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EDIT (kryzak): This is a very cool analysis by rhyme and pelihu with a lot of good information on how the GMAT relates to UE/E schools' acceptance rates and yield. Doesn't mean you can slack off with your essays and recommendations, but it may help you sleep better at night if you have a 700+ GMAT score.

Have I reverse engineered Kellogg's accept rate by GMAT score? NO, but I may have stumled on something. SKIP TO THE SECTION CALLED "COOLNESS" to skip over all my crazy attempts to back into an answer. Someone good at math, please jump to that section and tell me if im nuts.

I'll walk you through my entire logic to show you how I got here.

Take the percentages given in the Kellogg PDF to figure out total applicants per GMAT grouping. Take that and use their "enrolled" percentage to give you total enrolled per GMAT grouping. The sum of these figures SHOULD equal the total enrolled (652). Instead, it equals another number, 1350 or so. It just so happens thats Kellogg's yield percentage from 2004, applied to this number, gives you roughly the correct number of individuals that you would expect to see enrolled. The implication: The enrolled percentages used in the table are in fact, the accept percentages by gmat score, not enrollment percentages by gmat score. THIS IS WRONG BECAUSE, IN ALL LIKELYHOOD, THE PERCENT ENROLLED IS NOT BROKEN OUT BY GMAT, BUT RATHER REFLECTS A TOTAL AVERAGE, BUT IT LEADS ME TO AN INTERESTING ALTERNATE CONCLUSION.

Total Applicants 4449 (provided in the document)
Total Enrolled 652 (provided in the document)
Enrollment rate 14.7% (calculated 652 / 4449 --- not an accept rate, but an enrollment rate)

Now lets look at the GMAT table in that PDF.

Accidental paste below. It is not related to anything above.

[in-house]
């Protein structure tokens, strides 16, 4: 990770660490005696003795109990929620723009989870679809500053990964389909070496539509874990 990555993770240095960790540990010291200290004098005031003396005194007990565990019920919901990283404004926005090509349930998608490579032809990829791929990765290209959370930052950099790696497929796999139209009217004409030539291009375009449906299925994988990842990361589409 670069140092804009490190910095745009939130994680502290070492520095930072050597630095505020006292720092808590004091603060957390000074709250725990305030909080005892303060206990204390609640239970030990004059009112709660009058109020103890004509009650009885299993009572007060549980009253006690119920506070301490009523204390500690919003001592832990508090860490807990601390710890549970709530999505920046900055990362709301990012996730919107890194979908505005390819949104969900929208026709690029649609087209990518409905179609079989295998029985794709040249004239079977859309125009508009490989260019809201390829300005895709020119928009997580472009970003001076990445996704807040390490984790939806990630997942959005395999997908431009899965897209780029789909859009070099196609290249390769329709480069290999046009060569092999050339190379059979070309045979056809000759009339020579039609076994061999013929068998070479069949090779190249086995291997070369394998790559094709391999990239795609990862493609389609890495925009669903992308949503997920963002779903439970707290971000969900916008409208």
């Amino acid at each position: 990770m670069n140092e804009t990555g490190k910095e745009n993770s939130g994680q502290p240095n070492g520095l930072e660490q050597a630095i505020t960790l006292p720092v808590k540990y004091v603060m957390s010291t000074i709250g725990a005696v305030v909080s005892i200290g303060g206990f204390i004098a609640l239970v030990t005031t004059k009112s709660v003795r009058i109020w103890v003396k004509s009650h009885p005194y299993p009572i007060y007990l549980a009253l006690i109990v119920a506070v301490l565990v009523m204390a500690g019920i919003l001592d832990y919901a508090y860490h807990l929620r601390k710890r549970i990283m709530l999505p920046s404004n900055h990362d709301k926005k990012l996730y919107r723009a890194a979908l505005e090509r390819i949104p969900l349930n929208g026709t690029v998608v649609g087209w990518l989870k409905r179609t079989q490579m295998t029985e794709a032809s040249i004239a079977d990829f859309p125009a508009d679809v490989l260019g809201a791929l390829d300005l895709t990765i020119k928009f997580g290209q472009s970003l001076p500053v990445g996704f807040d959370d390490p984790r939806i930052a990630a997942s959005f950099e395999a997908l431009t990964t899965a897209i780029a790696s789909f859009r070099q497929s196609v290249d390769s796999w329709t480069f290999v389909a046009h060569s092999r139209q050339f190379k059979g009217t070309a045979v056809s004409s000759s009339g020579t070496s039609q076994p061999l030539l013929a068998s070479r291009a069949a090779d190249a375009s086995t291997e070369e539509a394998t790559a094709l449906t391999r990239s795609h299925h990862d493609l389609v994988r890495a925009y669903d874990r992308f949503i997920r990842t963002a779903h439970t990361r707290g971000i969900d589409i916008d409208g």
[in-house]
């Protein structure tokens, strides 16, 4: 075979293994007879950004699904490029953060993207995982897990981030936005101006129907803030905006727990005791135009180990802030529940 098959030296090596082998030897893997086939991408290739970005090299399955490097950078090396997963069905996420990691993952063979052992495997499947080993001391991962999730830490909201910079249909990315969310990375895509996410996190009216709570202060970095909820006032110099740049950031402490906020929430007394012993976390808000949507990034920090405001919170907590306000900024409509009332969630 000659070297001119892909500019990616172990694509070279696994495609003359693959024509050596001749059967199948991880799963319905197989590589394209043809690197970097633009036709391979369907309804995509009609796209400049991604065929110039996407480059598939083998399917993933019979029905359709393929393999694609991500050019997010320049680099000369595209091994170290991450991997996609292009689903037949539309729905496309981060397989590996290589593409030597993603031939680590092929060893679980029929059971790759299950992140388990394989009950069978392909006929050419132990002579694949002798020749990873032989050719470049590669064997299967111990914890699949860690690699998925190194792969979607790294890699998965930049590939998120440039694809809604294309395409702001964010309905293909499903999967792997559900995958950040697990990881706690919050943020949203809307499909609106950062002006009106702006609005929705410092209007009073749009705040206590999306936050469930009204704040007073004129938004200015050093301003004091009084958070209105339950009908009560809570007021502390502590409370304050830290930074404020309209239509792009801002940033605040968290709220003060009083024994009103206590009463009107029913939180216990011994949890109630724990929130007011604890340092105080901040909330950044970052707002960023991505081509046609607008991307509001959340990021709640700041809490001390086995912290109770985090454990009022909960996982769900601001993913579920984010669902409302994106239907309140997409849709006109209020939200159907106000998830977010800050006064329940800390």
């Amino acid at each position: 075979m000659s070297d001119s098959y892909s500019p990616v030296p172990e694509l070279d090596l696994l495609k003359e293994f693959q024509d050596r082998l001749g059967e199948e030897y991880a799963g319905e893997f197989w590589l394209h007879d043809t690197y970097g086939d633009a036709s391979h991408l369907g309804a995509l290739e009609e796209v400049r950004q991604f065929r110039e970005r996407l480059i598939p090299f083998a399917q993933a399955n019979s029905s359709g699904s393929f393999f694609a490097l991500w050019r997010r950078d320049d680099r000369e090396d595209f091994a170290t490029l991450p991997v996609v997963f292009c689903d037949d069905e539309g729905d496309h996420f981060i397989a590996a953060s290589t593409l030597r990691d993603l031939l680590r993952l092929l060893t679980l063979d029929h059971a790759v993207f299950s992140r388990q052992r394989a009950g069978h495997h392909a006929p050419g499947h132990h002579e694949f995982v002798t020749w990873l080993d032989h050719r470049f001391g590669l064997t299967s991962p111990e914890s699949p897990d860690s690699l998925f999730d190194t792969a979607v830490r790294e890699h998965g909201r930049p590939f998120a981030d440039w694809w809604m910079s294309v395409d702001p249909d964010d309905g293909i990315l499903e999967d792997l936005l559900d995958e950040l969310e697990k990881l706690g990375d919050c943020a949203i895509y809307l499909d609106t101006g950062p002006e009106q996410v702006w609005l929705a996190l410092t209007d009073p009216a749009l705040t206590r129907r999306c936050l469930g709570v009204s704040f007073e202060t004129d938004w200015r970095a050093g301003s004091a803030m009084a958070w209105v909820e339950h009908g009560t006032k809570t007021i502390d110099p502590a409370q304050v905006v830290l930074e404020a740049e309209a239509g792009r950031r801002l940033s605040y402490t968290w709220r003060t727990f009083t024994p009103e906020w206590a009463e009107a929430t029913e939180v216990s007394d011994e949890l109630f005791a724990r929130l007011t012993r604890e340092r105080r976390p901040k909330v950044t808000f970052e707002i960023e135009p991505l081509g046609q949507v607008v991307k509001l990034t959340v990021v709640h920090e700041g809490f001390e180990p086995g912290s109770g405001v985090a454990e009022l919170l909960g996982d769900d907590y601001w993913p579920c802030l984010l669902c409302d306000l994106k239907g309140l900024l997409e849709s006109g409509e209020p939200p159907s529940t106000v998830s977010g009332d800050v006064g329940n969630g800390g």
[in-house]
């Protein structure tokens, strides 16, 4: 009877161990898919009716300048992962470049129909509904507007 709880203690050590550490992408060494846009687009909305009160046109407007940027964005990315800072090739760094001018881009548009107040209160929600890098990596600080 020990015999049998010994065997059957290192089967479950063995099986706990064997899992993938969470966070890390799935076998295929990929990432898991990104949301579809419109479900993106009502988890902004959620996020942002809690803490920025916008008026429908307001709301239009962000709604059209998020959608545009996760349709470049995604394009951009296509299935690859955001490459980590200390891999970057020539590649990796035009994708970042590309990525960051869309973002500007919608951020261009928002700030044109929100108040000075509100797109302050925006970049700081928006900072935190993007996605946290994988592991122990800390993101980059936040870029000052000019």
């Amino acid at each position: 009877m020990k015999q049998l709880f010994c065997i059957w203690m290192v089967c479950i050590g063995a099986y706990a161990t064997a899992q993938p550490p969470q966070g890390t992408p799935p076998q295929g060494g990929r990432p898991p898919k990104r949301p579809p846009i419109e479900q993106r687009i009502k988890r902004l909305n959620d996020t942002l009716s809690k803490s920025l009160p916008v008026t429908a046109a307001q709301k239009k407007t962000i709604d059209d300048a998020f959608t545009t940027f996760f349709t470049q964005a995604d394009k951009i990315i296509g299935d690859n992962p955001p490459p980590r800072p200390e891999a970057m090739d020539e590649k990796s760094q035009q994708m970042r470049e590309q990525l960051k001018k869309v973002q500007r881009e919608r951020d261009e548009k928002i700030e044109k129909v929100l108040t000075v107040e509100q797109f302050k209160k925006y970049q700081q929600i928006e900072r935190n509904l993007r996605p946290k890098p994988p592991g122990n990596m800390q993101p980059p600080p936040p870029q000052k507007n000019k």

Of applicants who scored 640 or less, 9% enrolled, and they made up 20% of the applicants. Of those who scored, 650 to 690, 25% enrolled, of the total applicants they made up 28%. For 700-740, 49% enrolled, 41% of total apps had this score. Same kind of stuff for 750-800.

Based on the total applicants # (4449), and the total applicants %'s we can back into the number of applicants per score group.

I get this by just taking the total (4449) and multiplying the percentage in that table. I.e. 4449*20% = 890 (the numbers for 640). As expected, this sums to 4449 (obviously since im just reversing the math).

Now lets do the same thing for enrolled #. Lets take the < 640 numbers first as an example.

We know 9% enrolled.
We know 20% of applicants had a score < 640.
We just figured out that there were 890 applicants (4449*20%) with a score < 640.
Thus, total enrolled students with a GMAT score under 640 should be about 80 (890*9%). THIS IS WHY THIS ANALYSIS IS PROBABLY WRONG. ODDS ARE, THIS 9% REPRESENTS 9% OF 652, NOT OF 890. BUT FOR THE SAKE OF ARGUMENT, ILL CONTINUE.

Do the same for the others. You get:

< 640 - Total enrolled: 80
650-690 - Total enrolled: 312
700-740 - Total enrolled: 894
750-800 - Total enrolled: 78

So now we have an idea of the total number of students enrolled. But wait, this number comes to 1364 (add them all up), not to 652 - the total enrolled on the main page of the PDF!. Shouldn't this add up to 652?

Says its yield is 57% , 61%, 64% over 2004, 2003, 2002.

Now things get confusing, but work with me here.

So what if you take 57% of 1364? What do you get?

You get 777.
Whats 777 / 4449 = ? It's the net enrollment rate right?
Whats this percentage? 17%.
Whats the net enrollment rate we calculated BASED ON THE NUMBERS IN THE PDF? 652 divided by 4449 is 14.7%.

Well, 17% is mightly close to 14.7% - especially when you consider that we are only estimating 2005 based on 2004 numbers - the error here - less than 3%, makes sense given this fact.